A new analysis used Alaska Department of Fish and Game data and fish estimates from 2007 to 2016 to quantify the number and value of Pacific salmon harvested from streams, rivers, and lakes in Alaska. They estimate that it's 48,000,000 fish per year, and that is without  the recreational fishing catch and local communities where it's a food staple. The value is $88,000,000 per year.

While $88 million is a fine industry it speaks poorly about those who protest farming and hunting while claiming to care about nature. Good luck going to a fancy restaurant without having a server note that the salmon you might order was wild.

It's an odd thing to hear as a selling point, and I began fishing 'in the wild' as a child.  There's nothing wrong with wild salmon, any more than Christmas trees are bad for the environment, but people who insist on it also overwhelmingly believe on surveys that food demand is damaging nature. Farming is the answer to that. No one insists on only eating wild grapes that peasants pick by hand and no one sells wild-caught venison in expensive Manhattan restaurants. Patrons would object if they did. Yet elite restaurant goers are only happy when laborers catch wild fish for their enjoyment. They even turn up their noses at farmed salmon in a way they don't do about Kobe beef, which is also clearly farmed.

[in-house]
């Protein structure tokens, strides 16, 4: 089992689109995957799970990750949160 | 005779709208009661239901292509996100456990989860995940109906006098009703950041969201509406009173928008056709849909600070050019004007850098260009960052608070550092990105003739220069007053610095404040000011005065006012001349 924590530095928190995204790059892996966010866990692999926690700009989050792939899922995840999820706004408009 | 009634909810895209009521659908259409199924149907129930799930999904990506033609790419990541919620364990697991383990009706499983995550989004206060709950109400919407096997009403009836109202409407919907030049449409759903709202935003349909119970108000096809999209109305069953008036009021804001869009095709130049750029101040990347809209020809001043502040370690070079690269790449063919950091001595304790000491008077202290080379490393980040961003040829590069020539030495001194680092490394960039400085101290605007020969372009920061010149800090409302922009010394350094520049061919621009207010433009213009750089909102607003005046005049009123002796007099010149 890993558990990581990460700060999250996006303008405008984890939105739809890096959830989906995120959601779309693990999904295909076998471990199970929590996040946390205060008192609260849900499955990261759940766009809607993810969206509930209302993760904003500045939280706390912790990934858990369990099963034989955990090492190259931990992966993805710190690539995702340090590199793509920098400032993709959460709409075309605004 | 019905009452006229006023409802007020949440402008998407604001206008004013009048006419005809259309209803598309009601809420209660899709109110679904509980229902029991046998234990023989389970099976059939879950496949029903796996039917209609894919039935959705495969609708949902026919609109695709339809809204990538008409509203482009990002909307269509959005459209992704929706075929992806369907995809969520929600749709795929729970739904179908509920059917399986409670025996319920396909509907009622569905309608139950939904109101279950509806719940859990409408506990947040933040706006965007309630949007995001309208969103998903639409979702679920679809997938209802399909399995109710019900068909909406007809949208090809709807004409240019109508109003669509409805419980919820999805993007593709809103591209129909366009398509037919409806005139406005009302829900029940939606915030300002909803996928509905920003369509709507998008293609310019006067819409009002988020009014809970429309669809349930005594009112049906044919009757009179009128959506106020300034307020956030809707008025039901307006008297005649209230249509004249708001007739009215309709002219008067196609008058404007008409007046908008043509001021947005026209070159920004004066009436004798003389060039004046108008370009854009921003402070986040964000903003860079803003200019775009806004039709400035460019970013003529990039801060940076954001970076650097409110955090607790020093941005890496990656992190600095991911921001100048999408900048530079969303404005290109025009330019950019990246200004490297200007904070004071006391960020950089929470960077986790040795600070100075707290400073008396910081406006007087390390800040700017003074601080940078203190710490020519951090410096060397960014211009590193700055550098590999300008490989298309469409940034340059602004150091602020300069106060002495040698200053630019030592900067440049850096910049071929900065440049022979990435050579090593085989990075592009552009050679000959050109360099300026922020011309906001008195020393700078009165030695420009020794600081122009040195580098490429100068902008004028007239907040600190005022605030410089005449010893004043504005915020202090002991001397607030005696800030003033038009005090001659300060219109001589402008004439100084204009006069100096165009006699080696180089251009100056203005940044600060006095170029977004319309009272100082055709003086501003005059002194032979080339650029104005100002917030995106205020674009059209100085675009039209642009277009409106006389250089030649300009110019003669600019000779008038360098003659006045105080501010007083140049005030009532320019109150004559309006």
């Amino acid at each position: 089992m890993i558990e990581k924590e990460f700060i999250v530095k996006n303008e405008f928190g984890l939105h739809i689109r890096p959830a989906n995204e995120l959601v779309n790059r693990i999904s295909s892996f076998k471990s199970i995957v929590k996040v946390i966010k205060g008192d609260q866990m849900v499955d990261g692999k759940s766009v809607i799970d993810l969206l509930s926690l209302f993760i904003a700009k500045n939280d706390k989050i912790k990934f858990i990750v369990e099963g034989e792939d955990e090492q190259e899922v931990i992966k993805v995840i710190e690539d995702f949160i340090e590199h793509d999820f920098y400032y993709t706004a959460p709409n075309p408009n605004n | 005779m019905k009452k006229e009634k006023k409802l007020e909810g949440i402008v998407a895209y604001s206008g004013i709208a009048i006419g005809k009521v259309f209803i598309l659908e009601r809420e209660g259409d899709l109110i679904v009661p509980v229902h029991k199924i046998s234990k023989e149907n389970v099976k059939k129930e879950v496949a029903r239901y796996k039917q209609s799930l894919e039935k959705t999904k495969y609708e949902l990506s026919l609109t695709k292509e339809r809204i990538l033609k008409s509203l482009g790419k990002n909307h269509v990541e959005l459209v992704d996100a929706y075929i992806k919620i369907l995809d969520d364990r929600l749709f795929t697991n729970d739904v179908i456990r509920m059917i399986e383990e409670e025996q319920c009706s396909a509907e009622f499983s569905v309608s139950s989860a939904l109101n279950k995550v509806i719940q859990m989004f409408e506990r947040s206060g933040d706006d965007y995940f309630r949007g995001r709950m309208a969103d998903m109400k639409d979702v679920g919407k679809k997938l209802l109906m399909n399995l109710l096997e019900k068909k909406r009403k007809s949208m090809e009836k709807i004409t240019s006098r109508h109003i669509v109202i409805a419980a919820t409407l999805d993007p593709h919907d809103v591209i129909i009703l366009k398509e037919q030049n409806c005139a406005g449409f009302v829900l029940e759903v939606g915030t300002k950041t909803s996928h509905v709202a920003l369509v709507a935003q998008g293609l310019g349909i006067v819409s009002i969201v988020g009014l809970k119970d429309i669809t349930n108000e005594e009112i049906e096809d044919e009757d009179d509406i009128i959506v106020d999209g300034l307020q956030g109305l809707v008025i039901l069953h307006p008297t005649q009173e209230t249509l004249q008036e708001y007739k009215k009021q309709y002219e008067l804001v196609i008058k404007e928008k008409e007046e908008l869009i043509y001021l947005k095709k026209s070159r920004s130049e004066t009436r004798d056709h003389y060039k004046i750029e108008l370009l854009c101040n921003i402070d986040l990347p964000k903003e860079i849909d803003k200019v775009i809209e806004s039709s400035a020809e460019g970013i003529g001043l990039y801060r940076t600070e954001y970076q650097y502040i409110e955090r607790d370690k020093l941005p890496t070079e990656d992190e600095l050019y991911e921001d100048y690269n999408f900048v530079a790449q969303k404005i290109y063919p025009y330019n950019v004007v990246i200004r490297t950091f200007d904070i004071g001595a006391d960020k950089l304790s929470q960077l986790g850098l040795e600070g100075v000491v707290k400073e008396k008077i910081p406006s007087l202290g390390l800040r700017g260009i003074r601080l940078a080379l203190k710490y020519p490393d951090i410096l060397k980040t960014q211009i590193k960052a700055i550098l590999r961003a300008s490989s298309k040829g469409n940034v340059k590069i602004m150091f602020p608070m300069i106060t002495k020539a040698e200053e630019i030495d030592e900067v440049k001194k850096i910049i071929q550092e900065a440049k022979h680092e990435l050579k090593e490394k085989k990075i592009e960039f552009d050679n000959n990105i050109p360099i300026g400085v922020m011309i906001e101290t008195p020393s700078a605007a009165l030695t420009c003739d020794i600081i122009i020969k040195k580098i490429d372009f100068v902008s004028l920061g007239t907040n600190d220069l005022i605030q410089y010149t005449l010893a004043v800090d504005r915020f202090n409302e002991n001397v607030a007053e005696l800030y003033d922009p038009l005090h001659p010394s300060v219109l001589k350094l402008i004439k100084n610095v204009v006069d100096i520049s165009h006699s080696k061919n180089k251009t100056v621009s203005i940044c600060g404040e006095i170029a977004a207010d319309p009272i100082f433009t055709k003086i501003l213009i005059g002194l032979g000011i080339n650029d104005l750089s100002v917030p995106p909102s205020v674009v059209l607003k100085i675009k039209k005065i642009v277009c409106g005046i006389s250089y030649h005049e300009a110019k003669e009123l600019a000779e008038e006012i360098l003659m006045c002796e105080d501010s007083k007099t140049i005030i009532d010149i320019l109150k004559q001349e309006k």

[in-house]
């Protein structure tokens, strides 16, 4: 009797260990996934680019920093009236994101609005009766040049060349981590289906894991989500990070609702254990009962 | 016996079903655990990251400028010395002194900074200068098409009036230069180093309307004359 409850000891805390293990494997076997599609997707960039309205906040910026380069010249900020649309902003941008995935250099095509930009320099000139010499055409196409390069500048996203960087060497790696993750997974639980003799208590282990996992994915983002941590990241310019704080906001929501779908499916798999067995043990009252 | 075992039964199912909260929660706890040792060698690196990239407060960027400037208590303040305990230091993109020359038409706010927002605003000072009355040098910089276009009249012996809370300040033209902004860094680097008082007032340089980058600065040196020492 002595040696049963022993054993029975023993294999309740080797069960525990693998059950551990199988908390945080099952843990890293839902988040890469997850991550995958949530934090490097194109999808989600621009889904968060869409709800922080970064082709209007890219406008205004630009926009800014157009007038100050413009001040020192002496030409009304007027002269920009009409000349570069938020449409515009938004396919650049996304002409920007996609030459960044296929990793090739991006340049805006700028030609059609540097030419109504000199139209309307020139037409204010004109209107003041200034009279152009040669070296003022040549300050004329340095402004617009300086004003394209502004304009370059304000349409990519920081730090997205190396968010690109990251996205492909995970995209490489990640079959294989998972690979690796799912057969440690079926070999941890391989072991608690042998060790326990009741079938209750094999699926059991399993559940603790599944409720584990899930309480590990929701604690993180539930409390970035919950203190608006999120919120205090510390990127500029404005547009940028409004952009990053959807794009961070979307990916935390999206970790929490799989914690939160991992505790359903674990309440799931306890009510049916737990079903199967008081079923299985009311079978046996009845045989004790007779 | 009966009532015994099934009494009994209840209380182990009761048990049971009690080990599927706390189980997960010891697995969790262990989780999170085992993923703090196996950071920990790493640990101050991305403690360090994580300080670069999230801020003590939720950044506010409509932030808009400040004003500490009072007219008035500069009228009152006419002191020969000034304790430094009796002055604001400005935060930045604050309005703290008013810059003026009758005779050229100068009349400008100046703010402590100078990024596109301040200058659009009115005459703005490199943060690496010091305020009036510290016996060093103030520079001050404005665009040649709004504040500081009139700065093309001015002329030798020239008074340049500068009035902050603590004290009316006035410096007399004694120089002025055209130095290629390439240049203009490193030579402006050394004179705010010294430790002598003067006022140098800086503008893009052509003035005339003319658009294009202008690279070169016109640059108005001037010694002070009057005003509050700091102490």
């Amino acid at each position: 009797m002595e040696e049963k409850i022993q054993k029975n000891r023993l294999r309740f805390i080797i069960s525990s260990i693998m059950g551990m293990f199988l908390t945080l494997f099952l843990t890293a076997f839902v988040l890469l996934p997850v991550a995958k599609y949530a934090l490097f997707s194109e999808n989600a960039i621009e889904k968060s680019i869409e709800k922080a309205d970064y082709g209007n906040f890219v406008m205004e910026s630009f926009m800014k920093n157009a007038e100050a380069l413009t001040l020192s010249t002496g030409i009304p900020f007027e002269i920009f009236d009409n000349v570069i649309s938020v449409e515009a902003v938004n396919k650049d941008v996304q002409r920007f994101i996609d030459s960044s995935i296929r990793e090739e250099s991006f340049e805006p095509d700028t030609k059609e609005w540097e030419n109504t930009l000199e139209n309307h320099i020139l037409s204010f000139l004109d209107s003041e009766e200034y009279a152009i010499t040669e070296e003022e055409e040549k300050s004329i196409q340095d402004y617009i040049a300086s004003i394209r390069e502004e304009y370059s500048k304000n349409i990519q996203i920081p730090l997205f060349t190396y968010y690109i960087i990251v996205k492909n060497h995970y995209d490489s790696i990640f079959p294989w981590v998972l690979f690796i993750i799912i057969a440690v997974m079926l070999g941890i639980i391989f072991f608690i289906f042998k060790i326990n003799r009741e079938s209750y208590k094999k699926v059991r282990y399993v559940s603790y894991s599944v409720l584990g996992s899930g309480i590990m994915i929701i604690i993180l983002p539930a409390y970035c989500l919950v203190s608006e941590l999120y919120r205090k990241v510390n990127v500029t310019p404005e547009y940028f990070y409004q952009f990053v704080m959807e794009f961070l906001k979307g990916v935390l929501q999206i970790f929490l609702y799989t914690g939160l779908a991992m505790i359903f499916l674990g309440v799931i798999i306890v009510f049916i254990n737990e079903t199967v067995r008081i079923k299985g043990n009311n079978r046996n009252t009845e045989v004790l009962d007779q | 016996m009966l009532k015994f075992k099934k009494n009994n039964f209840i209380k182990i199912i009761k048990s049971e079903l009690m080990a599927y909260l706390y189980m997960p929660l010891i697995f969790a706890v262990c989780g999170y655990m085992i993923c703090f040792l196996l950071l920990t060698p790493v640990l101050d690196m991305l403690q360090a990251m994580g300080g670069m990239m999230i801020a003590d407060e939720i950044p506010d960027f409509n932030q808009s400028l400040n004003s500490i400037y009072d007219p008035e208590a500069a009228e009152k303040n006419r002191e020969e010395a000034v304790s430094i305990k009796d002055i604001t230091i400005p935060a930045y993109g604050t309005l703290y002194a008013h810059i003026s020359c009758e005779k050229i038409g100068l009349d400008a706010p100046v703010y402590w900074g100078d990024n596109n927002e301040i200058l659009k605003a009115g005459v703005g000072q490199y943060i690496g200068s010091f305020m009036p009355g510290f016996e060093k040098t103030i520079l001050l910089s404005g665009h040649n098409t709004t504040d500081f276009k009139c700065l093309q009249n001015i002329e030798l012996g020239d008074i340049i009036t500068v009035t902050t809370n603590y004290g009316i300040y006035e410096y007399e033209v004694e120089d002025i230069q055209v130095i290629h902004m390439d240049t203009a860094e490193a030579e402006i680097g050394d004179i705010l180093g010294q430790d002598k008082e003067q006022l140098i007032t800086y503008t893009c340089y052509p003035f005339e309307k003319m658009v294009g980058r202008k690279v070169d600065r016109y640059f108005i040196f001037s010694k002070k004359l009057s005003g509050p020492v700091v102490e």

The analysis focused on chinook, coho, sockeye, pink, and chum in four commercial areas adjacent to the Tongass and Chugach, the first and second-largest national forests in the U.S. 

Credit: Ali Freibott, US Forest Service

To derive their number, the authors used the total salmon caught in regional commercial harvest areas and then subtracted the number of salmon originating from hatcheries. This is possible because juvenile fish are marked. They can parse out salmon that originated outside national forest boundaries, born in Canadian rivers or even farther south in the lower 48 states. 

The authors note that even the salmon that do not originate from the Chugach and Tongass may still be supported by these forests during their lives, making the forests even more important. 

That's a great call to defend rivers but, just like when cosmic numbers of buffalo were reported being killed in the 19th century, it's also a great reason to domesticate more salmon for urban restaurants, and leave the wild thing for indigenous communities and recreation. Fish are great food, diet groups tout their health benefits, but we don't want them to be depleted. How much wild caught salmon is too much? Farming is the answer to that question.